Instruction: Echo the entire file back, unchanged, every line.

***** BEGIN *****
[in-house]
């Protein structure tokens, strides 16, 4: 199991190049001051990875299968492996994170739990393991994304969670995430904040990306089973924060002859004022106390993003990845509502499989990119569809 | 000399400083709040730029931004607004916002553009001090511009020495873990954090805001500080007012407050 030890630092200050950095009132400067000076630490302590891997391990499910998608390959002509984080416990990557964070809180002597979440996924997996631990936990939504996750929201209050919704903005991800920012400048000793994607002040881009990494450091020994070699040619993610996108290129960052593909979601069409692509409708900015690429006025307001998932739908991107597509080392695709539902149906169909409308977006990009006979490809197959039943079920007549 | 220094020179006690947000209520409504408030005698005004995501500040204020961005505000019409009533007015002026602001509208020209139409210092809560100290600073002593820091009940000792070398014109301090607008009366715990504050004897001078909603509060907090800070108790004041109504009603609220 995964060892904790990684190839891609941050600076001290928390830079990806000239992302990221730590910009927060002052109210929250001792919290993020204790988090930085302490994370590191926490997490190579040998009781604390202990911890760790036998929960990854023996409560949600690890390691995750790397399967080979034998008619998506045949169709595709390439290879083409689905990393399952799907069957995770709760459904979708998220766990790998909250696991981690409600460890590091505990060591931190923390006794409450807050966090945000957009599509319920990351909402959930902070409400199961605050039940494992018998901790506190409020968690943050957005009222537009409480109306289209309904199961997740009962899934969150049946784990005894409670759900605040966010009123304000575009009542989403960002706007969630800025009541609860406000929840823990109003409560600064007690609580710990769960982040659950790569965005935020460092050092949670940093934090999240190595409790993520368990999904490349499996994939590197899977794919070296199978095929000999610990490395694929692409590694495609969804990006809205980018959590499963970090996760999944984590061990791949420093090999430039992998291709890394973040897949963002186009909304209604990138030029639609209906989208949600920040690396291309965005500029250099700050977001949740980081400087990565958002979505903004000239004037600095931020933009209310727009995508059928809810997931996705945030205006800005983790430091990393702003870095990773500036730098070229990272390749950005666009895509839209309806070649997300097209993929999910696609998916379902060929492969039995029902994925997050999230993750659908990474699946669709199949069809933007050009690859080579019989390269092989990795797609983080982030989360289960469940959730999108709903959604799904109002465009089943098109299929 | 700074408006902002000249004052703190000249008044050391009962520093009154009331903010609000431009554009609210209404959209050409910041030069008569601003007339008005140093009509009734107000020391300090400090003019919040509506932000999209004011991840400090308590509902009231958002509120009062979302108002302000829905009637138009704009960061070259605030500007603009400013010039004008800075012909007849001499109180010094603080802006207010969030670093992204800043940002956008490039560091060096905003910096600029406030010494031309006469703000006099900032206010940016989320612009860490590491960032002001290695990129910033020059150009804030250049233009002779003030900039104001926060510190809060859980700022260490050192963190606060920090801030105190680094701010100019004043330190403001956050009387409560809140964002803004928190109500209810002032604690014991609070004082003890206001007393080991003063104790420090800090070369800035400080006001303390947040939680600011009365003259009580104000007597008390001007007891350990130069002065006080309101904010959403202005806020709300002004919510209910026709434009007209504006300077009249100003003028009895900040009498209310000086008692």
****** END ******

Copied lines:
[in-house]
């Protein structure tokens, strides 16, 4: 199991190049001051990875299968492996994170739990393991994304969670995430904040990306089973924060002859004022106390993003990845509502499989990119569809 | 000399400083709040730029931004607004916002553009001090511009020495873990954090805001500080007012407050 030890630092200050950095009132400067000076630490302590891997391990499910998608390959002509984080416990990557964070809180002597979440996924997996631990936990939504996750929201209050919704903005991800920012400048000793994607002040881009990494450091020994070699040619993610996108290129960052593909979601069409692509409708900015690429006025307001998932739908991107597509080392695709539902149906169909409308977006990009006979490809197959039943079920007549 | 220094020179006690947000209520409504408030005698005004995501500040204020961005505000019409009533007015002026602001509208020209139409210092809560100290600073002593820091009940000792070398014109301090607008009366715990504050004897001078909603509060907090800070108790004041109504009603609220 995964060892904790990684190839891609941050600076001290928390830079990806000239992302990221730590910009927060002052109210929250001792919290993020204790988090930085302490994370590191926490997490190579040998009781604390202990911890760790036998929960990854023996409560949600690890390691995750790397399967080979034998008619998506045949169709595709390439290879083409689905990393399952799907069957995770709760459904979708998220766990790998909250696991981690409600460890590091505990060591931190923390006794409450807050966090945000957009599509319920990351909402959930902070409400199961605050039940494992018998901790506190409020968690943050957005009222537009409480109306289209309904199961997740009962899934969150049946784990005894409670759900605040966010009123304000575009009542989403960002706007969630800025009541609860406000929840823990109003409560600064007690609580710990769960982040659950790569965005935020460092050092949670940093934090999240190595409790993520368990999904490349499996994939590197899977794919070296199978095929000999610990490395694929692409590694495609969804990006809205980018959590499963970090996760999944984590061990791949420093090999430039992998291709890394973040897949963002186009909304209604990138030029639609209906989208949600920040690396291309965005500029250099700050977001949740980081400087990565958002979505903004000239004037600095931020933009209310727009995508059928809810997931996705945030205006800005983790430091990393702003870095990773500036730098070229990272390749950005666009895509839209309806070649997300097209993929999910696609998916379902060929492969039995029902994925997050999230993750659908990474699946669709199949069809933007050009690859080579019989390269092989990795797609983080982030989360289960469940959730999108709903959604799904109002465009089943098109299929 | 700074408006902002000249004052703190000249008044050391009962520093009154009331903010609000431009554009609210209404959209050409910041030069008569601003007339008005140093009509009734107000020391300090400090003019919040509506932000999209004011991840400090308590509902009231958002509120009062979302108002302000829905009637138009704009960061070259605030500007603009400013010039004008800075012909007849001499109180010094603080802006207010969030670093992204800043940002956008490039560091060096905003910096600029406030010494031309006469703000006099900032206010940016989320612009860490590491960032002001290695990129910033020059150009804030250049233009002779003030900039104001926060510190809060859980700022260490050192963190606060920090801030105190680094701010100019004043330190403001956050009387409560809140964002803004928190109500209810002032604690014991609070004082003890206001007393080991003063104790420090800090070369800035400080006001303390947040939680600011009365003259009580104000007597008390001007007891350990130069002065006080309101904010959403202005806020709300002004919510209910026709434009007209504006300077009249100003003028009895900040009498209310000086008692």